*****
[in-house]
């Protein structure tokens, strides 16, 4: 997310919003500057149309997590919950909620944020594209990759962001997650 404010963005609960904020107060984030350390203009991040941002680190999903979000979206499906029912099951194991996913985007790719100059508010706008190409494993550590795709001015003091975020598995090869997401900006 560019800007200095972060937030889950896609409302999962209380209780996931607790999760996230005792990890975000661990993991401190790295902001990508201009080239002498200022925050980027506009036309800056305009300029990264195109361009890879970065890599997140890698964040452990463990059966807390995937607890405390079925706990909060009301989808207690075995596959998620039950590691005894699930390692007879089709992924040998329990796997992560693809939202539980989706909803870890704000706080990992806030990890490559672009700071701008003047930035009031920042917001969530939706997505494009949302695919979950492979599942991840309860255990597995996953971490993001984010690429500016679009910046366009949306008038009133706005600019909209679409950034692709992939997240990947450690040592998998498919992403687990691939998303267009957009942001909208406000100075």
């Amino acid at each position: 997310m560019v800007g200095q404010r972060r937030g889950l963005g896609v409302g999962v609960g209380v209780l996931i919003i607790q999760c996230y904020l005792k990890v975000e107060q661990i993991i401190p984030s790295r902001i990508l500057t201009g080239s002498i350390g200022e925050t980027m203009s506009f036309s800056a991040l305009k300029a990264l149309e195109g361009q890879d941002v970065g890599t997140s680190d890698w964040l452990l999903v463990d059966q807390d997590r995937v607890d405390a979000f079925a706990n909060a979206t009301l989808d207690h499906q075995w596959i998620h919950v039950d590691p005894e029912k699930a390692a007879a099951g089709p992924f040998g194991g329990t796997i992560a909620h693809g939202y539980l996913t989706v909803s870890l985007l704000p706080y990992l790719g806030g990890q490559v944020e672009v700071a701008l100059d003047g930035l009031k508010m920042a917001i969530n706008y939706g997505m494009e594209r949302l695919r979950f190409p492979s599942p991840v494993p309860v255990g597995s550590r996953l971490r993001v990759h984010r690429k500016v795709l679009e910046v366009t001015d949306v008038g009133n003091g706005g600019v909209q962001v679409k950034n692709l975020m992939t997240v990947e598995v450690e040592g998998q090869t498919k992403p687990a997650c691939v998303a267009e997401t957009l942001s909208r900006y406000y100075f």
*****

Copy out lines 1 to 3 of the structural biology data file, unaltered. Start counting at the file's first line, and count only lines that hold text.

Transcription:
[in-house]
């Protein structure tokens, strides 16, 4: 997310919003500057149309997590919950909620944020594209990759962001997650 404010963005609960904020107060984030350390203009991040941002680190999903979000979206499906029912099951194991996913985007790719100059508010706008190409494993550590795709001015003091975020598995090869997401900006 560019800007200095972060937030889950896609409302999962209380209780996931607790999760996230005792990890975000661990993991401190790295902001990508201009080239002498200022925050980027506009036309800056305009300029990264195109361009890879970065890599997140890698964040452990463990059966807390995937607890405390079925706990909060009301989808207690075995596959998620039950590691005894699930390692007879089709992924040998329990796997992560693809939202539980989706909803870890704000706080990992806030990890490559672009700071701008003047930035009031920042917001969530939706997505494009949302695919979950492979599942991840309860255990597995996953971490993001984010690429500016679009910046366009949306008038009133706005600019909209679409950034692709992939997240990947450690040592998998498919992403687990691939998303267009957009942001909208406000100075």
């Amino acid at each position: 997310m560019v800007g200095q404010r972060r937030g889950l963005g896609v409302g999962v609960g209380v209780l996931i919003i607790q999760c996230y904020l005792k990890v975000e107060q661990i993991i401190p984030s790295r902001i990508l500057t201009g080239s002498i350390g200022e925050t980027m203009s506009f036309s800056a991040l305009k300029a990264l149309e195109g361009q890879d941002v970065g890599t997140s680190d890698w964040l452990l999903v463990d059966q807390d997590r995937v607890d405390a979000f079925a706990n909060a979206t009301l989808d207690h499906q075995w596959i998620h919950v039950d590691p005894e029912k699930a390692a007879a099951g089709p992924f040998g194991g329990t796997i992560a909620h693809g939202y539980l996913t989706v909803s870890l985007l704000p706080y990992l790719g806030g990890q490559v944020e672009v700071a701008l100059d003047g930035l009031k508010m920042a917001i969530n706008y939706g997505m494009e594209r949302l695919r979950f190409p492979s599942p991840v494993p309860v255990g597995s550590r996953l971490r993001v990759h984010r690429k500016v795709l679009e910046v366009t001015d949306v008038g009133n003091g706005g600019v909209q962001v679409k950034n692709l975020m992939t997240v990947e598995v450690e040592g998998q090869t498919k992403p687990a997650c691939v998303a267009e997401t957009l942001s909208r900006y406000y100075f």